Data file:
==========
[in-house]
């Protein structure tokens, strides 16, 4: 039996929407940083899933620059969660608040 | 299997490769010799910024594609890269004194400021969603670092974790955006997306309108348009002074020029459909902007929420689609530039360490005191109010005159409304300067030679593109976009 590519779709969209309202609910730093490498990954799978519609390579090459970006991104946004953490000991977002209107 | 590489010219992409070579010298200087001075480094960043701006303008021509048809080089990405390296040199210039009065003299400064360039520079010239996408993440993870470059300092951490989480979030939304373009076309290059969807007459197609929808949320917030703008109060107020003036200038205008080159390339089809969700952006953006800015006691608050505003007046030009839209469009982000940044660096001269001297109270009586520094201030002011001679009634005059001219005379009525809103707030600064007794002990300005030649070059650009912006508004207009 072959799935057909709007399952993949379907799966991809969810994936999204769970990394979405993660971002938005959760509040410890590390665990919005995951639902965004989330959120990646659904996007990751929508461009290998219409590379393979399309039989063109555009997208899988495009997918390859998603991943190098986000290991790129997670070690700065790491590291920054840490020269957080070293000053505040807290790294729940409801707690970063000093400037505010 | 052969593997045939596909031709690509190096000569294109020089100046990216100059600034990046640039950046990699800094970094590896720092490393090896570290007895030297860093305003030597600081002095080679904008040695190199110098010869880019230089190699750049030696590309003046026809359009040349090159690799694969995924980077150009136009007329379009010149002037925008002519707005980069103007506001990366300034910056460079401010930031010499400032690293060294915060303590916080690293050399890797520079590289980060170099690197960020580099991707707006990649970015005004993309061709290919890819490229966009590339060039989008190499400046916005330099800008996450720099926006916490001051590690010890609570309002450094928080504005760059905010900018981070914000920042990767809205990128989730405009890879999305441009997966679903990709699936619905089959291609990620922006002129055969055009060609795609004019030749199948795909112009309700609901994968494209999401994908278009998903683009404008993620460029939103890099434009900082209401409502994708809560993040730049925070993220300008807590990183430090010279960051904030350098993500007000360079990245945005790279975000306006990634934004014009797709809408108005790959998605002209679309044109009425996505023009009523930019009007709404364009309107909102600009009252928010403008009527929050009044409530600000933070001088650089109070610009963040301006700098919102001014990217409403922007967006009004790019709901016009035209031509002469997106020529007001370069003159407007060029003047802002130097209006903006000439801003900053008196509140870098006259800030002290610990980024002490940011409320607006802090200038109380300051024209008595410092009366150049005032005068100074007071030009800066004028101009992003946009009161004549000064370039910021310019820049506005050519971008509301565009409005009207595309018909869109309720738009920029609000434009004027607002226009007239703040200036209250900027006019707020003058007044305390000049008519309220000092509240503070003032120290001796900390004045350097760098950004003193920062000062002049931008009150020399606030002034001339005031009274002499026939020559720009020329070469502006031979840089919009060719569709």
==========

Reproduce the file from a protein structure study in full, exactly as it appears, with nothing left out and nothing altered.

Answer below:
[in-house]
């Protein structure tokens, strides 16, 4: 039996929407940083899933620059969660608040 | 299997490769010799910024594609890269004194400021969603670092974790955006997306309108348009002074020029459909902007929420689609530039360490005191109010005159409304300067030679593109976009 590519779709969209309202609910730093490498990954799978519609390579090459970006991104946004953490000991977002209107 | 590489010219992409070579010298200087001075480094960043701006303008021509048809080089990405390296040199210039009065003299400064360039520079010239996408993440993870470059300092951490989480979030939304373009076309290059969807007459197609929808949320917030703008109060107020003036200038205008080159390339089809969700952006953006800015006691608050505003007046030009839209469009982000940044660096001269001297109270009586520094201030002011001679009634005059001219005379009525809103707030600064007794002990300005030649070059650009912006508004207009 072959799935057909709007399952993949379907799966991809969810994936999204769970990394979405993660971002938005959760509040410890590390665990919005995951639902965004989330959120990646659904996007990751929508461009290998219409590379393979399309039989063109555009997208899988495009997918390859998603991943190098986000290991790129997670070690700065790491590291920054840490020269957080070293000053505040807290790294729940409801707690970063000093400037505010 | 052969593997045939596909031709690509190096000569294109020089100046990216100059600034990046640039950046990699800094970094590896720092490393090896570290007895030297860093305003030597600081002095080679904008040695190199110098010869880019230089190699750049030696590309003046026809359009040349090159690799694969995924980077150009136009007329379009010149002037925008002519707005980069103007506001990366300034910056460079401010930031010499400032690293060294915060303590916080690293050399890797520079590289980060170099690197960020580099991707707006990649970015005004993309061709290919890819490229966009590339060039989008190499400046916005330099800008996450720099926006916490001051590690010890609570309002450094928080504005760059905010900018981070914000920042990767809205990128989730405009890879999305441009997966679903990709699936619905089959291609990620922006002129055969055009060609795609004019030749199948795909112009309700609901994968494209999401994908278009998903683009404008993620460029939103890099434009900082209401409502994708809560993040730049925070993220300008807590990183430090010279960051904030350098993500007000360079990245945005790279975000306006990634934004014009797709809408108005790959998605002209679309044109009425996505023009009523930019009007709404364009309107909102600009009252928010403008009527929050009044409530600000933070001088650089109070610009963040301006700098919102001014990217409403922007967006009004790019709901016009035209031509002469997106020529007001370069003159407007060029003047802002130097209006903006000439801003900053008196509140870098006259800030002290610990980024002490940011409320607006802090200038109380300051024209008595410092009366150049005032005068100074007071030009800066004028101009992003946009009161004549000064370039910021310019820049506005050519971008509301565009409005009207595309018909869109309720738009920029609000434009004027607002226009007239703040200036209250900027006019707020003058007044305390000049008519309220000092509240503070003032120290001796900390004045350097760098950004003193920062000062002049931008009150020399606030002034001339005031009274002499026939020559720009020329070469502006031979840089919009060719569709």